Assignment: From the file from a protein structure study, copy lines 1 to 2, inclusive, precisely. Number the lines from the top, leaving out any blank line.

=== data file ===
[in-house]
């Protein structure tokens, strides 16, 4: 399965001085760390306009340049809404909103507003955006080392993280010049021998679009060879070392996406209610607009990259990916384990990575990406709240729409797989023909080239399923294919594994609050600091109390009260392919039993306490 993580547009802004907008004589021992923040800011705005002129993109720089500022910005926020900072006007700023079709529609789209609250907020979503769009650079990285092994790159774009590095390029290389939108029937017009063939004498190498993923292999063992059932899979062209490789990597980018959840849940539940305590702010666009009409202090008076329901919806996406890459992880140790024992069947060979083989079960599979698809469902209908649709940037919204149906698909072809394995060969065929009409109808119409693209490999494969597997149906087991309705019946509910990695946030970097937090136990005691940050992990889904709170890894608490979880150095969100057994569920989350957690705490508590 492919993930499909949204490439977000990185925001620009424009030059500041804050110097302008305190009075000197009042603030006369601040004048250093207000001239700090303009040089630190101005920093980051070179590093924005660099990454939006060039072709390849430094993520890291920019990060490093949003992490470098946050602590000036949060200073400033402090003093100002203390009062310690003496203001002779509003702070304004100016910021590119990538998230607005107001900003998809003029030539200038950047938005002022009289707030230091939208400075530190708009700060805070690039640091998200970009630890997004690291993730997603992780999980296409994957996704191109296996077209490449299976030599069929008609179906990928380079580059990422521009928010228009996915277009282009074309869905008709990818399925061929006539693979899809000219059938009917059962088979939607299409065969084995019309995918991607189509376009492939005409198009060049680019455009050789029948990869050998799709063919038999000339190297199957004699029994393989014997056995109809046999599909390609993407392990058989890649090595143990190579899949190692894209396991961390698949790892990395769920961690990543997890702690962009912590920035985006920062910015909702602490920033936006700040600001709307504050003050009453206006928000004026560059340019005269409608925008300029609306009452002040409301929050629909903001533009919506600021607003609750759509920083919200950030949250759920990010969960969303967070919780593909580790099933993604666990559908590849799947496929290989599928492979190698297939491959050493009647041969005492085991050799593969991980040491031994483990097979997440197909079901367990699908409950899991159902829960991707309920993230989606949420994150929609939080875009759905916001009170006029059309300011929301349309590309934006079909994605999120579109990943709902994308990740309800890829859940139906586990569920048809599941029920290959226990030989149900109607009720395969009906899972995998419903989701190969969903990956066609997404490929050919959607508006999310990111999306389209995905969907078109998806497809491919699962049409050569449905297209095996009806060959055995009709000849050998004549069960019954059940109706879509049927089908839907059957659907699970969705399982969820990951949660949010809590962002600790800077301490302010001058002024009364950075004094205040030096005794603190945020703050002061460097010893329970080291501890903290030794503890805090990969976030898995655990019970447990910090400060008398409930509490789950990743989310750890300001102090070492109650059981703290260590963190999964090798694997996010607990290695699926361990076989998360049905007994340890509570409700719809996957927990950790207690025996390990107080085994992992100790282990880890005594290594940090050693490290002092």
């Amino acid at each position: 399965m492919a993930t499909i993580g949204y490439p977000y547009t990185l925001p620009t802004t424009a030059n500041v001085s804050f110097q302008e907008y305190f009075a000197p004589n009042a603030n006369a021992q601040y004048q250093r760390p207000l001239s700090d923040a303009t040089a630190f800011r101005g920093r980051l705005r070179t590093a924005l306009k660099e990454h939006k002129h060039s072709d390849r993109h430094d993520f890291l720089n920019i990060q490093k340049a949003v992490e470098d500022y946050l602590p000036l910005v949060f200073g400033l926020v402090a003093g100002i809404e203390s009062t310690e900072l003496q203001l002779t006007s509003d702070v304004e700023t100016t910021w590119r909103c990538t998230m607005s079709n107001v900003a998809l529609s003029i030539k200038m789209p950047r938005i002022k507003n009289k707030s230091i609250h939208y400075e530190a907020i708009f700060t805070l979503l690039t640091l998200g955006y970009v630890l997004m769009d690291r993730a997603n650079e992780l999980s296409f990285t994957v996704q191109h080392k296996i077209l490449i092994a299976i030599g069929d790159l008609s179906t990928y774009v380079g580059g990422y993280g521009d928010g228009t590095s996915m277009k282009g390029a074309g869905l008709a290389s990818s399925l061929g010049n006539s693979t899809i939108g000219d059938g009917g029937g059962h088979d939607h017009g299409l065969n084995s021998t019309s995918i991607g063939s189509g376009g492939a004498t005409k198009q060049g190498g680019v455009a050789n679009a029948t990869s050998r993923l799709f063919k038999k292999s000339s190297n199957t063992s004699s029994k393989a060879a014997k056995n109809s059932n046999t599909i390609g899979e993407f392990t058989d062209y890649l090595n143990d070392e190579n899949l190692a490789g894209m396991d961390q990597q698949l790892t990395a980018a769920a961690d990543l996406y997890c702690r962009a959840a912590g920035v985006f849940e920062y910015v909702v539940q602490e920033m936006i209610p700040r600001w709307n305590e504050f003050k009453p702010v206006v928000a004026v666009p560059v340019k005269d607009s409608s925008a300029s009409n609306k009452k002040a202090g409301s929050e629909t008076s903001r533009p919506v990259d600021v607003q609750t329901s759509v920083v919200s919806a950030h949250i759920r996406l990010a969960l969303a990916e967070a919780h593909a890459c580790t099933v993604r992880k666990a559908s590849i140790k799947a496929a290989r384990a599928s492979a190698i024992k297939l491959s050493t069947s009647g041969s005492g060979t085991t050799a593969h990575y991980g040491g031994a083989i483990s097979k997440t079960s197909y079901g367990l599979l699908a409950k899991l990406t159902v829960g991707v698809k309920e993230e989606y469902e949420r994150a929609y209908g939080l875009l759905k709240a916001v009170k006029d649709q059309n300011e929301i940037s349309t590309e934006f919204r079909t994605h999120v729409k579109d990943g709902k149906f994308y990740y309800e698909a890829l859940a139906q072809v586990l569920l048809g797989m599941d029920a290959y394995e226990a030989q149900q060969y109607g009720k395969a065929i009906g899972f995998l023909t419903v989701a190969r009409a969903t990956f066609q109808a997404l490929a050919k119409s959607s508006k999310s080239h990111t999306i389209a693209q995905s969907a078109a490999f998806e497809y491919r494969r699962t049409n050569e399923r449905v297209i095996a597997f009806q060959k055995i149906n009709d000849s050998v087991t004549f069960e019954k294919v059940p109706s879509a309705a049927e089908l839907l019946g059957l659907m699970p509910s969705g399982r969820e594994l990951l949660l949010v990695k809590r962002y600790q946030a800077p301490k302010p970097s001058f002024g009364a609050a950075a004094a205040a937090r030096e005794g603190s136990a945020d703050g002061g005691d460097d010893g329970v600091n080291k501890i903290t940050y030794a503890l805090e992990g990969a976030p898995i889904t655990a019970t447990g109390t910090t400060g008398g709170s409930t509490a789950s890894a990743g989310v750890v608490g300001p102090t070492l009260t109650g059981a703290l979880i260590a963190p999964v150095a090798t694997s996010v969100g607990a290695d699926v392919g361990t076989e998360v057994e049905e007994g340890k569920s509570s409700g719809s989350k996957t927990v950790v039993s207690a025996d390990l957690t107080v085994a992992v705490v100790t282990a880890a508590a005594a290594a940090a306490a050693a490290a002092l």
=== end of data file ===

[in-house]
């Protein structure tokens, strides 16, 4: 399965001085760390306009340049809404909103507003955006080392993280010049021998679009060879070392996406209610607009990259990916384990990575990406709240729409797989023909080239399923294919594994609050600091109390009260392919039993306490 993580547009802004907008004589021992923040800011705005002129993109720089500022910005926020900072006007700023079709529609789209609250907020979503769009650079990285092994790159774009590095390029290389939108029937017009063939004498190498993923292999063992059932899979062209490789990597980018959840849940539940305590702010666009009409202090008076329901919806996406890459992880140790024992069947060979083989079960599979698809469902209908649709940037919204149906698909072809394995060969065929009409109808119409693209490999494969597997149906087991309705019946509910990695946030970097937090136990005691940050992990889904709170890894608490979880150095969100057994569920989350957690705490508590 492919993930499909949204490439977000990185925001620009424009030059500041804050110097302008305190009075000197009042603030006369601040004048250093207000001239700090303009040089630190101005920093980051070179590093924005660099990454939006060039072709390849430094993520890291920019990060490093949003992490470098946050602590000036949060200073400033402090003093100002203390009062310690003496203001002779509003702070304004100016910021590119990538998230607005107001900003998809003029030539200038950047938005002022009289707030230091939208400075530190708009700060805070690039640091998200970009630890997004690291993730997603992780999980296409994957996704191109296996077209490449299976030599069929008609179906990928380079580059990422521009928010228009996915277009282009074309869905008709990818399925061929006539693979899809000219059938009917059962088979939607299409065969084995019309995918991607189509376009492939005409198009060049680019455009050789029948990869050998799709063919038999000339190297199957004699029994393989014997056995109809046999599909390609993407392990058989890649090595143990190579899949190692894209396991961390698949790892990395769920961690990543997890702690962009912590920035985006920062910015909702602490920033936006700040600001709307504050003050009453206006928000004026560059340019005269409608925008300029609306009452002040409301929050629909903001533009919506600021607003609750759509920083919200950030949250759920990010969960969303967070919780593909580790099933993604666990559908590849799947496929290989599928492979190698297939491959050493009647041969005492085991050799593969991980040491031994483990097979997440197909079901367990699908409950899991159902829960991707309920993230989606949420994150929609939080875009759905916001009170006029059309300011929301349309590309934006079909994605999120579109990943709902994308990740309800890829859940139906586990569920048809599941029920290959226990030989149900109607009720395969009906899972995998419903989701190969969903990956066609997404490929050919959607508006999310990111999306389209995905969907078109998806497809491919699962049409050569449905297209095996009806060959055995009709000849050998004549069960019954059940109706879509049927089908839907059957659907699970969705399982969820990951949660949010809590962002600790800077301490302010001058002024009364950075004094205040030096005794603190945020703050002061460097010893329970080291501890903290030794503890805090990969976030898995655990019970447990910090400060008398409930509490789950990743989310750890300001102090070492109650059981703290260590963190999964090798694997996010607990290695699926361990076989998360049905007994340890509570409700719809996957927990950790207690025996390990107080085994992992100790282990880890005594290594940090050693490290002092």